George Kerevan: A balance sheet Maggie would have been proud of
Ignore the negative spin on the latest figures, Scotland is in as good shape under Salmond as it was in the Thatcher years
THERE are certain staples of the journalist's year. For instance, we will soon witness the annual rush of articles telling us the Edinburgh Fringe has grown too large to survive, or that it has too many stand-up comics. Another such hardy annual is the publication each June of GERS - pronounced like the football team.
Gers stands for Government Expenditure and Revenue Scotland. It is a compendium of statistics which shows how much the taxpayer in Scotland forks out each year, and what they get back in public spending from both Holyrood and Westminster. Harassed civil servants have been churning out Gers for the past 17 years, knowing their efforts will be seized on by unionists and Scottish nationalists as hand grenades to throw in the ongoing constitutional debate.
Wednesday saw the publication of Gers for the financial year 2009-10; that is, two years out of date. Sadly, having an economist for First Minister has not speeded up the publication of Scottish statistics. However, the advent of a majority SNP government, coupled with the near certainty of a referendum on independence, has catapulted Gers into the frontline of the political debate.
Here's why: Gers tells us whether the Scottish public sector is in surplus or deficit (in the latter case, meaning any Holyrood government would have to borrow). On this hangs the sustainability of an independent Scotland.
The nitpicker (and Nationalist) in me would like to point out that achieving statehood is a different thing from balancing the government's books. There are 192 members of the United Nations and there is nothing in Gers that says Scotland couldn't join them if it wanted. With a GDP per head in the global top 20, we would be one of the richest.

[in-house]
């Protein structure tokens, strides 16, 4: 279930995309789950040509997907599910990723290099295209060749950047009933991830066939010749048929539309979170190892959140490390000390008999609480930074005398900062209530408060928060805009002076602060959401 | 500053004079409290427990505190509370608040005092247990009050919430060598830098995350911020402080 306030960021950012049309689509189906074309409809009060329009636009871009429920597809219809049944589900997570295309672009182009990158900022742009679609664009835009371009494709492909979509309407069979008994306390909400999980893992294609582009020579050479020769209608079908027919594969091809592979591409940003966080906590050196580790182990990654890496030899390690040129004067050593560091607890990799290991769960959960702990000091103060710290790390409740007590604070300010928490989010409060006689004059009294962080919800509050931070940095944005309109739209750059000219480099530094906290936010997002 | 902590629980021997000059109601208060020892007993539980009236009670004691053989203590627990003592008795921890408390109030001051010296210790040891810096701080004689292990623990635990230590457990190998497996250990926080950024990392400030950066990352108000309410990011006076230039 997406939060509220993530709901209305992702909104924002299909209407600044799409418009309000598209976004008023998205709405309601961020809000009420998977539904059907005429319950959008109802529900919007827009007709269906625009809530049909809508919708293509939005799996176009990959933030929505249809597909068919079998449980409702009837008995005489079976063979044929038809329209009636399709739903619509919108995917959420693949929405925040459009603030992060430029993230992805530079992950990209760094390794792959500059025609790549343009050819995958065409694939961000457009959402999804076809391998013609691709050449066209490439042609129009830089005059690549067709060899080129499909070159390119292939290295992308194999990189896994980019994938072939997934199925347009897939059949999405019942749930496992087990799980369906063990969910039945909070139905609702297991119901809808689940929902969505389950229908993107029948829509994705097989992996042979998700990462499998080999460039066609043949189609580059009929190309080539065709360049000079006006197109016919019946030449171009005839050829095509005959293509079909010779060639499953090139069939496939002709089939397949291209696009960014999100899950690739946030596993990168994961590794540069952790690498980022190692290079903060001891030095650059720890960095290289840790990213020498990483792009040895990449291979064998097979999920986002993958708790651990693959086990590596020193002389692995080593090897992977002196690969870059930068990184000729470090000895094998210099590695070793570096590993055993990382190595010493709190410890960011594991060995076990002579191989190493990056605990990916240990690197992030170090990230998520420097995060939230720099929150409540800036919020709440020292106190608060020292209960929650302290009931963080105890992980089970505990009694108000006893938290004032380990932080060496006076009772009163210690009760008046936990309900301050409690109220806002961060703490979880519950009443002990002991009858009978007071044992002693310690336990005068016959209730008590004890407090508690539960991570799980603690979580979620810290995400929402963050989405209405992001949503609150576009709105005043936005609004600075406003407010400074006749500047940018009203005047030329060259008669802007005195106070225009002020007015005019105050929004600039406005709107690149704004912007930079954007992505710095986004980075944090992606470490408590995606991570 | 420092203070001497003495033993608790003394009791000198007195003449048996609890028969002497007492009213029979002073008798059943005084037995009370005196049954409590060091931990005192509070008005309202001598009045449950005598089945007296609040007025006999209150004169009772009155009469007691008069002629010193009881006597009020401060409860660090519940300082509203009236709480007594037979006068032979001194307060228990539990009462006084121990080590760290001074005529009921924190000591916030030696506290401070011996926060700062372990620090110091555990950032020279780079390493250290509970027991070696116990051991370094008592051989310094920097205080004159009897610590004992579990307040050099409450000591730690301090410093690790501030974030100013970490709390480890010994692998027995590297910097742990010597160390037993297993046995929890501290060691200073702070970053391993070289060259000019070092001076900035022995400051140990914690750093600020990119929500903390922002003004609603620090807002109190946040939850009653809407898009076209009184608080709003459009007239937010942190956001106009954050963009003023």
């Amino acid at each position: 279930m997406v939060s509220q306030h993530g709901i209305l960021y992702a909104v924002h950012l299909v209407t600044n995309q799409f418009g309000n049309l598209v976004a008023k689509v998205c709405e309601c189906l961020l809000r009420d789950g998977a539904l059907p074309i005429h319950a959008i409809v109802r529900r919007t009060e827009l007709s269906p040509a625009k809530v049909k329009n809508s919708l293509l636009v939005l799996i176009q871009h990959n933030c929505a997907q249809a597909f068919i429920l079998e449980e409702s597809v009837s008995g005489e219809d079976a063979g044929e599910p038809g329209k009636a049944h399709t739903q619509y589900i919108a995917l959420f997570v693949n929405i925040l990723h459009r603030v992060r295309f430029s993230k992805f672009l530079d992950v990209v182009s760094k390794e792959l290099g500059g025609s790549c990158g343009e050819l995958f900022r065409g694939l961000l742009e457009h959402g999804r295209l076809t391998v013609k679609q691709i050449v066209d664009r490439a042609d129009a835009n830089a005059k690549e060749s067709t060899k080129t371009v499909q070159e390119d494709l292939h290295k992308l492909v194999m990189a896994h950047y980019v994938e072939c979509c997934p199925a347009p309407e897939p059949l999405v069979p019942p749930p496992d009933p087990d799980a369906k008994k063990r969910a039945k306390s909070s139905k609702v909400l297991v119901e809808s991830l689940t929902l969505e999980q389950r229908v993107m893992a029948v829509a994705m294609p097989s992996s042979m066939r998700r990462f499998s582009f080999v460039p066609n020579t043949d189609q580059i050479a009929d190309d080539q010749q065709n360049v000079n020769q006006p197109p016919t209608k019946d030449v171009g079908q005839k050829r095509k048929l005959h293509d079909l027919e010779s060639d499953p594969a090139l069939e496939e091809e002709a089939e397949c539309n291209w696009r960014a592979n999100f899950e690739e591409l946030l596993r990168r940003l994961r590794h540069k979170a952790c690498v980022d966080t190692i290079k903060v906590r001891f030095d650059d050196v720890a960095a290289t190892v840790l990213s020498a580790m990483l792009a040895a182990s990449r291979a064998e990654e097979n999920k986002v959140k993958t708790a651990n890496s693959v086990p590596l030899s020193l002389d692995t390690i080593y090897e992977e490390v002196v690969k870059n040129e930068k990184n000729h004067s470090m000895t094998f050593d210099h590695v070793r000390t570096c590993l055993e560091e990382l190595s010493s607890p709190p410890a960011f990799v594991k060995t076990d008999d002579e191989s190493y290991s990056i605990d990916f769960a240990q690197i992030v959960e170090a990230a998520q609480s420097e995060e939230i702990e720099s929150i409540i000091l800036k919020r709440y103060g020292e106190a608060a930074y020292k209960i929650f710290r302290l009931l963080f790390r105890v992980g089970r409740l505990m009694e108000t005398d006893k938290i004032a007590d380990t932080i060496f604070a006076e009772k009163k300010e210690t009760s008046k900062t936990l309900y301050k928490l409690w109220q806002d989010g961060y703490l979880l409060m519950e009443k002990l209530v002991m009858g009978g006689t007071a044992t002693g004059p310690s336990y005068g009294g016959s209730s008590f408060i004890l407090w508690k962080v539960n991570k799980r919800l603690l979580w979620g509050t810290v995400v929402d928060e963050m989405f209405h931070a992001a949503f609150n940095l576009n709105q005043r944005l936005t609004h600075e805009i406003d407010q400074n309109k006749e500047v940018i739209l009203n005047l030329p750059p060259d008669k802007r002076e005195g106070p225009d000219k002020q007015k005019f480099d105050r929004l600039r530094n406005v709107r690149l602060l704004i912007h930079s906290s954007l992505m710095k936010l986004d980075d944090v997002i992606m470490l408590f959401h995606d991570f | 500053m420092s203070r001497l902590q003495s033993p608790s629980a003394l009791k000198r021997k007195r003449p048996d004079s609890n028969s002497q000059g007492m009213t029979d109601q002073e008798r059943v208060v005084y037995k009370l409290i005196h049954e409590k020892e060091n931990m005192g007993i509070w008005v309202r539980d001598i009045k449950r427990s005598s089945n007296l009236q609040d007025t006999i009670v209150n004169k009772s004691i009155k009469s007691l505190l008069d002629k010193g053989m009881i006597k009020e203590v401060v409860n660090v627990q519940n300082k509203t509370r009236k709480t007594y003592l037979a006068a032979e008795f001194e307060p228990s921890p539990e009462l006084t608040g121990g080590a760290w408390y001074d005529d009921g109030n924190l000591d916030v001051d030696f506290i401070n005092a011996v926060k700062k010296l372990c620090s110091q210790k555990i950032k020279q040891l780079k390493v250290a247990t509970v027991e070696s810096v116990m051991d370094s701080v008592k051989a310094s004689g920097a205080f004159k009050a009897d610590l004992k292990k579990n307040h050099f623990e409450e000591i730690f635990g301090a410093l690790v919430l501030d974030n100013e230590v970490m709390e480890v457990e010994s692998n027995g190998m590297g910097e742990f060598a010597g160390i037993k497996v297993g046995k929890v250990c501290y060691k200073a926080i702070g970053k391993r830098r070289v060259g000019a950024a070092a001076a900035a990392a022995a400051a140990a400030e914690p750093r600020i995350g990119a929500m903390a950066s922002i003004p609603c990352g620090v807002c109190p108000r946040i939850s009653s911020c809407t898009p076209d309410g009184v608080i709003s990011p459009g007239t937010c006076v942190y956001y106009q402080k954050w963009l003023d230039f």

However, folk are accustomed to a certain standard of living, which is where Gers comes in. If the government of an independent Scotland could not maintain current spending levels - meaning the NHS, pension obligations, etc - then the SNP is never going to persuade uncommitted voters to say Yes in the referendum.
The headlines that followed the publication of Gers seemed to suggest that the game was up for the nationalist cause. "Study undermines economic case for Scottish independence, opponents claim," trumpeted the normally restrained Guardian. There were even more lurid headlines in the tabloids. On reading all this I began to doubt my sanity. I spent a lot of Wednesday reading the Gers report but obviously it was a different one from the document being read by my fellow hacks.
The Gers I read contained the information that public spending in Scotland in 2009-10 amounted to 47 per cent of Scottish GDP, including the bank bailout. And this during the year that marked the pit of the worst recession since the Thirties. Yet in 1982, when Margaret Thatcher was in charge during another recession, public spending in the UK was … er, 46 per cent. So if Scotland had been independent in 2009, and Alex Salmond ran the same budget, then Gers says he was spending roughly what Mrs Thatcher spent in similar circumstances.